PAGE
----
Thursday, August 18, 2011

The Intra-Republican Accreditation War

I’ve been droning on for some time, including just yesterday, about how one dimension of the ideological war between conservative Republicans and liberal Democrats is a cultural fight over social accreditation. They’re battling not only over who has the better idea about how the political economy does and should work, but over whose opinions on that score are worthy of attention.

Recall the different reactions conservative Republicans and liberal Democrats had to John McCain’s decision to put Sarah Palin on the ticket in 2008. Conservatives, even the highbrow pundits at The Weekly Standard and National Review, took one look at her resume, with its suggestion of heartland common sense, and were eager to hear what she had to say. One look at Palin's resume was all it took to persuade liberal Democrats that she was only worth listening to for the purpose of diagnosing the socio-psycho pathologies afflicting the conservative movement and the Republican Party.

This passing remark by Rick Perry reminds us that the accreditation war is being fought, not only between Republicans and Democrats, but among conservative Republicans:
"‘I am Rick Perry and he is George Bush,’ Perry declared as he marched through the Iowa State Fair, surrounded by reporters. ‘And our records are quite different.’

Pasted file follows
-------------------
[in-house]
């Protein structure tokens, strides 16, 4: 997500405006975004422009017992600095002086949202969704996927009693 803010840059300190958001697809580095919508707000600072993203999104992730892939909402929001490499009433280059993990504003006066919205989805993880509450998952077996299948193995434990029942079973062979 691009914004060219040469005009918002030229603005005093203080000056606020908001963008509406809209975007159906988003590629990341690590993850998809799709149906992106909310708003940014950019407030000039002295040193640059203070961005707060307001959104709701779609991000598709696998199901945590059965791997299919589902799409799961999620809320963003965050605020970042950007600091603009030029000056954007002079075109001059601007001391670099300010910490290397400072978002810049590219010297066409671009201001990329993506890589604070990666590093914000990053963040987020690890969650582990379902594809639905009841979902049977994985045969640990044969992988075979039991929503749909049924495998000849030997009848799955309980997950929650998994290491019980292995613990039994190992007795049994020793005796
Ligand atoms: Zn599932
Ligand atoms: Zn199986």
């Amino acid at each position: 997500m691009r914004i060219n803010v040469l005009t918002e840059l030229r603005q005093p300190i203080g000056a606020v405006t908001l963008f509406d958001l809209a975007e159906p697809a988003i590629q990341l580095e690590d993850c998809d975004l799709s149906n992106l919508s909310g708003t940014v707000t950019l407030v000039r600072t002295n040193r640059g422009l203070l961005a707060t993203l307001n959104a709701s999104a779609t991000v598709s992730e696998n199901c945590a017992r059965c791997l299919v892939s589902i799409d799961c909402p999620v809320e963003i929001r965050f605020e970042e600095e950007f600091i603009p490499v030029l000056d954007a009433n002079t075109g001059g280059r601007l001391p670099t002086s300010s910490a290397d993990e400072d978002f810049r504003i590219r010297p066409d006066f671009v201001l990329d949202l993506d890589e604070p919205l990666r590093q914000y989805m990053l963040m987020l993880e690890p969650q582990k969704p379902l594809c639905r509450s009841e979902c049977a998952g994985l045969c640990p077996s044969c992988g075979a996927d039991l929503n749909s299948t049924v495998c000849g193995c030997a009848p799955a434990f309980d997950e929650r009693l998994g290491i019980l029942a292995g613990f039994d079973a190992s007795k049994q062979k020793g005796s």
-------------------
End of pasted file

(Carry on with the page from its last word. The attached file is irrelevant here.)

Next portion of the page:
"Asked what the biggest difference is, Perry responded: ‘I went to Texas A&M. He went to Yale.’"
There has always been an ideological dimension to social credentialing. Traditionally, conservatives and Republicans have cared more about the bourgeois virtues they associate with success in the marketplace than liberals and Democrats who’ve been more impressed by success in the academy and the white shoe professions. But, generally speaking, conservative Republicans haven’t been indifferent to the credentials that most impressed liberal Democrats.

George W. Bush used to joke about being an indifferent student at Yale and Harvard Business as a way of signaling conservatives that he couldn’t have cared less about what was said about him in faculty lounges and editorial conferences inside the mainstream media. But he still cared enough about establishment academic credentials to send a daughter to Yale. I doubt that it ever occurred to Bush when he contemplated running for president that his Yale and Harvard degrees cast a shadow over his conservative authenticity.

But that’s exactly the shadow Rick Perry is trying to cast over Bush, and by implication Mitt Romney, when he brandishes his Texas A&M degree as an ideological credential.

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